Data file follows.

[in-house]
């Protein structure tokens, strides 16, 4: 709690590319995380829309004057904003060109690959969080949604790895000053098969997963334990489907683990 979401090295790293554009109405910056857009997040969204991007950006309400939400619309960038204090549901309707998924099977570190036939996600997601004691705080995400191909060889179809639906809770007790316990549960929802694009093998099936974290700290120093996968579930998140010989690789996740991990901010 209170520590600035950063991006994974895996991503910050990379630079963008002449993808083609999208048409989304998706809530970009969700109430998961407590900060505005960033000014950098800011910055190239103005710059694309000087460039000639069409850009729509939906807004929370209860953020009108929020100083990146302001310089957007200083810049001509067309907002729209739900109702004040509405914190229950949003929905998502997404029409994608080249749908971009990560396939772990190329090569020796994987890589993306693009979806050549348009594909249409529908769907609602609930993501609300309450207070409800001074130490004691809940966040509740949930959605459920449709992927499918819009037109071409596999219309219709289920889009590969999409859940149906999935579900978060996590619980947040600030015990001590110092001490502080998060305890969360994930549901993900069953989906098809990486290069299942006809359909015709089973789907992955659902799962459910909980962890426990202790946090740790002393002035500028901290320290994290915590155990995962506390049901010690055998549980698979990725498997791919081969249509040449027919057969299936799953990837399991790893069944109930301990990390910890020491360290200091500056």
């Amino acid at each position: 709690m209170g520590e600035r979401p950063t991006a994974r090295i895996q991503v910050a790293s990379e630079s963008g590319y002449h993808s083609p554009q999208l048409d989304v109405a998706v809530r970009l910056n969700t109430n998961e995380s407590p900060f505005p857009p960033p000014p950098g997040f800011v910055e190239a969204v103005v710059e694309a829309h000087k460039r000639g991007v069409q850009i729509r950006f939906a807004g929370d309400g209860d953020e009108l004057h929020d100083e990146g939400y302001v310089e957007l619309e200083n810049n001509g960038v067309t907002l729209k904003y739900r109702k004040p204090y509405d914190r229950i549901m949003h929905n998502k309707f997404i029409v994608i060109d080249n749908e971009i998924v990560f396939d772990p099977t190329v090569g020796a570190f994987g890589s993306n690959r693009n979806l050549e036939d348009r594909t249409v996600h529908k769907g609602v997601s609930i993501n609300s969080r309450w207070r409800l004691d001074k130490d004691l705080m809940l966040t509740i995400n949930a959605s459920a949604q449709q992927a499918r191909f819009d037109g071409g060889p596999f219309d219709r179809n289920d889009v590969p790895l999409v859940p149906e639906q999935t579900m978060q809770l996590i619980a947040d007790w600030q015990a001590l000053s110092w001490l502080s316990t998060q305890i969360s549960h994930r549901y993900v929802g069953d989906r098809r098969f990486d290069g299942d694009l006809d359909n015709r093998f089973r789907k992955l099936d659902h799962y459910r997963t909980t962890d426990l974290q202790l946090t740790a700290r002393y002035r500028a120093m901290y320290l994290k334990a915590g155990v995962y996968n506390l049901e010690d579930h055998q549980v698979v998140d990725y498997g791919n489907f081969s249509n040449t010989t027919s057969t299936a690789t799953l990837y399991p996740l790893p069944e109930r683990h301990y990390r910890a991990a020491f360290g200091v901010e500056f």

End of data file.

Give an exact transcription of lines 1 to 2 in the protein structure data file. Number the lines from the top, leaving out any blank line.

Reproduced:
[in-house]
């Protein structure tokens, strides 16, 4: 709690590319995380829309004057904003060109690959969080949604790895000053098969997963334990489907683990 979401090295790293554009109405910056857009997040969204991007950006309400939400619309960038204090549901309707998924099977570190036939996600997601004691705080995400191909060889179809639906809770007790316990549960929802694009093998099936974290700290120093996968579930998140010989690789996740991990901010 209170520590600035950063991006994974895996991503910050990379630079963008002449993808083609999208048409989304998706809530970009969700109430998961407590900060505005960033000014950098800011910055190239103005710059694309000087460039000639069409850009729509939906807004929370209860953020009108929020100083990146302001310089957007200083810049001509067309907002729209739900109702004040509405914190229950949003929905998502997404029409994608080249749908971009990560396939772990190329090569020796994987890589993306693009979806050549348009594909249409529908769907609602609930993501609300309450207070409800001074130490004691809940966040509740949930959605459920449709992927499918819009037109071409596999219309219709289920889009590969999409859940149906999935579900978060996590619980947040600030015990001590110092001490502080998060305890969360994930549901993900069953989906098809990486290069299942006809359909015709089973789907992955659902799962459910909980962890426990202790946090740790002393002035500028901290320290994290915590155990995962506390049901010690055998549980698979990725498997791919081969249509040449027919057969299936799953990837399991790893069944109930301990990390910890020491360290200091500056």